More than 200,000 parking tickets issued between Sept. 1 and April 5 have been voided or will be refunded by the city of Seattle, after the discovery of a major error: Parking officers had not been granted the authority to write citations.

Around 100,000 paid tickets will be refunded, costing the city between $4.5 million and $5 million. Another 100,000 unpaid tickets have been canceled. The mass purge was due to an oversight as parking enforcement officers transitioned from the Seattle Police Department into the Seattle Department of Transportation, a move spurred by protests in 2020 and intended to reduce the footprint of the police.

The transition began in September, but the officers were not granted “special commission” status to perform enforcement activities until April. Special commissions are issued to individuals outside the Seattle Police Department to perform law enforcement activities on behalf of the city.

Mayor Bruce Harrell ordered the commissions be granted in April, said spokesperson Jamie Housen. The city has retained a third-party administrator to help issue refunds to those who have already paid their tickets, Housen said.

Chrisanne Sapp, head of the Seattle Parking Enforcement Officers Guild, was made aware of the cancellations Tuesday, when an officer notified her that 40 of his citations had been cleared. She checked the tickets she’d written in that period and found that many, if not all, of those had been canceled as well.

The reason listed was the code “INJ,” which means “in the interest of justice.” The date of every ticket’s dismissal was May 28.


Sapp said she’d never seen anything like it. “My initial reaction was I was dumbfounded,” she said. “I was blindsided, and I had no idea what was going on.”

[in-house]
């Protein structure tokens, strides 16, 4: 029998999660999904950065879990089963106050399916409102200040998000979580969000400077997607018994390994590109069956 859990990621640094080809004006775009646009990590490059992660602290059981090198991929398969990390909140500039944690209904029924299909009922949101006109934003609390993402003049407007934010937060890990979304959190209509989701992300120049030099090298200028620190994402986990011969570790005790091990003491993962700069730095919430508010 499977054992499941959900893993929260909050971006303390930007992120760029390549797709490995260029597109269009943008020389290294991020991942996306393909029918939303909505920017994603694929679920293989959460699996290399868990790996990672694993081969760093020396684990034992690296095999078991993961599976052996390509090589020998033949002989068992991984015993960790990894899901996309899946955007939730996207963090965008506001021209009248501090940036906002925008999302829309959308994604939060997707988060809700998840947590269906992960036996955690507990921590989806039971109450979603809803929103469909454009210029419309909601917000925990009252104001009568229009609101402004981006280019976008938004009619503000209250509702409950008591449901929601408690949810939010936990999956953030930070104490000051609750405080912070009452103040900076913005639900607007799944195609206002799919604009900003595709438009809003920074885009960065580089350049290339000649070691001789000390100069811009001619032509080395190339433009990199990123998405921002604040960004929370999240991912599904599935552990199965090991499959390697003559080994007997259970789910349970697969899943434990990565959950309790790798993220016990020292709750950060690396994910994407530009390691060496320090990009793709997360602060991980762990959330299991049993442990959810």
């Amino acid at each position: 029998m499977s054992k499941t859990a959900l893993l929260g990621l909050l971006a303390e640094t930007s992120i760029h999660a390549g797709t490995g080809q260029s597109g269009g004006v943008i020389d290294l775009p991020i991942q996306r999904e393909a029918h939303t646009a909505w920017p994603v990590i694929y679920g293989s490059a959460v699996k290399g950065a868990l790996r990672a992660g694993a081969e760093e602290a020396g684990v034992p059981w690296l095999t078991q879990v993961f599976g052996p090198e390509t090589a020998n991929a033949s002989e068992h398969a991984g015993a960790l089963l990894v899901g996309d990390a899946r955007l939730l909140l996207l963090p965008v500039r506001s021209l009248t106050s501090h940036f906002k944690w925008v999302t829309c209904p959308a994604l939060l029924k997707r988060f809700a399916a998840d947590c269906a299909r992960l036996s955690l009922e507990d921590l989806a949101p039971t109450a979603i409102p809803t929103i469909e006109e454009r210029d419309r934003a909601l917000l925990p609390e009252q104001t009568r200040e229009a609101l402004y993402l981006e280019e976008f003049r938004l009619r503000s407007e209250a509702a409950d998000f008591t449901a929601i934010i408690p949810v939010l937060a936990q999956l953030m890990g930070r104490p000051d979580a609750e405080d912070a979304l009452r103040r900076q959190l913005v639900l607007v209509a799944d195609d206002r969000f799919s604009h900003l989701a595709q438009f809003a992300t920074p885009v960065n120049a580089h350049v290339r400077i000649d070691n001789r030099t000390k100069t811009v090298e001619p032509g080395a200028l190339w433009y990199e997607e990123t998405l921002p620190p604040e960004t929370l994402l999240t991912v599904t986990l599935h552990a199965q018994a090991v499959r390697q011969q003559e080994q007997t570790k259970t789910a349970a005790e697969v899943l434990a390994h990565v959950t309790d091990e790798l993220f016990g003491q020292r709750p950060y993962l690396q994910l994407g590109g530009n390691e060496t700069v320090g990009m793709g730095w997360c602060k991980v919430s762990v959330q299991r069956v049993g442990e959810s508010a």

Until last year, parking enforcement officers were within the Seattle Police Department, although they were not police officers. As cries to reallocate police resources grew louder amid Black Lives Matter protests in 2020, the mayor and City Council turned to parking enforcement as a function that could move to a separate department.

Seattle City Councilmember Alex Pedersen, chair of the council’s transportation committee, called the disclosure “a surprising and serious bureaucratic breakdown that would have never happened if the legislation had been properly implemented last September.”

Pedersen, who voted in favor of moving the officers to SDOT, thanked Harrell for addressing the issue. “This reinforces that rearranging our public safety systems is complicated and can result in unintended consequences unless implemented with the utmost care,” he said.

The parking enforcement officers lobbied to transition into the newly created Community Safety and Communications Center, along with 911 dispatch. But elected officials chose instead to move them to the Seattle Department of Transportation.

Sapp said the transition has been challenging. “They led us to believe it would be a seamless transition and it’s been anything but seamless,” she said. While the work has continued, Sapp said it’s been challenging for members to get quick answers from SDOT leadership and have found that there’s not a great understanding of the work they do.


As part of the transition, Sapp said the union pushed for parking enforcement officers to be granted special commission permits by the Seattle Police Department, which are often granted to retired officers or court employees and allow for broader enforcement authority.

That did not happen, she said, until April, when they were told to fill out their applications for the permit.

Sapp said she’s frustrated by the oversight and concerned about the safety of her officers, as drivers may feel greater impunity to confront or ignore them.

“This puts my membership and my unit in a more precarious and unsafe situation,” she said.

Harrell has only sparingly weighed in on the decision to transition parking enforcement into SDOT. In a Jan. 13 appearance on KIRO Newsradio’s Gee Scott and Ursula Reutin Show, he called SDOT “an awkward place” for parking enforcement but didn’t elaborate on whether he’d like to see it moved.

The cancellations do not appear to have impacted automated traffic cameras, which are operated by the Police Department. Additionally, tickets written in late April and May, after parking enforcement officers filled out their special commission applications, have not been canceled. Unpaid tickets from before September are also still active.

Parking enforcement slowed during the pandemic and cars were allowed to park for longer periods of time. But SDOT said recently it would resume full enforcement of its 72-hour rule.